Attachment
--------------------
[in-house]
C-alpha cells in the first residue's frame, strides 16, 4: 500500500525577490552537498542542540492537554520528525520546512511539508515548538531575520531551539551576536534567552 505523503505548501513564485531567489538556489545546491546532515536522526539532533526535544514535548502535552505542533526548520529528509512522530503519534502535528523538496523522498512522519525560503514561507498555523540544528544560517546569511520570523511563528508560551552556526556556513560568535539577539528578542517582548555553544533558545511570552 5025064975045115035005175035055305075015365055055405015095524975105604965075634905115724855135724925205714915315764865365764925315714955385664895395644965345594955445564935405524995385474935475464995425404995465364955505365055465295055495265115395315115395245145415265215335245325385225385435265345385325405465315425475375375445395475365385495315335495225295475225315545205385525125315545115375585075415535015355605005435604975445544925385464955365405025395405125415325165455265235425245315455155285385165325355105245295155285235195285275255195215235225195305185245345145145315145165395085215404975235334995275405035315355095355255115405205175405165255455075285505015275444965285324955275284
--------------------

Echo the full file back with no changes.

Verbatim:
[in-house]
C-alpha cells in the first residue's frame, strides 16, 4: 500500500525577490552537498542542540492537554520528525520546512511539508515548538531575520531551539551576536534567552 505523503505548501513564485531567489538556489545546491546532515536522526539532533526535544514535548502535552505542533526548520529528509512522530503519534502535528523538496523522498512522519525560503514561507498555523540544528544560517546569511520570523511563528508560551552556526556556513560568535539577539528578542517582548555553544533558545511570552 5025064975045115035005175035055305075015365055055405015095524975105604965075634905115724855135724925205714915315764865365764925315714955385664895395644965345594955445564935405524995385474935475464995425404995465364955505365055465295055495265115395315115395245145415265215335245325385225385435265345385325405465315425475375375445395475365385495315335495225295475225315545205385525125315545115375585075415535015355605005435604975445544925385464955365405025395405125415325165455265235425245315455155285385165325355105245295155285235195285275255195215235225195305185245345145145315145165395085215404975235334995275405035315355095355255115405205175405165255455075285505015275444965285324955275284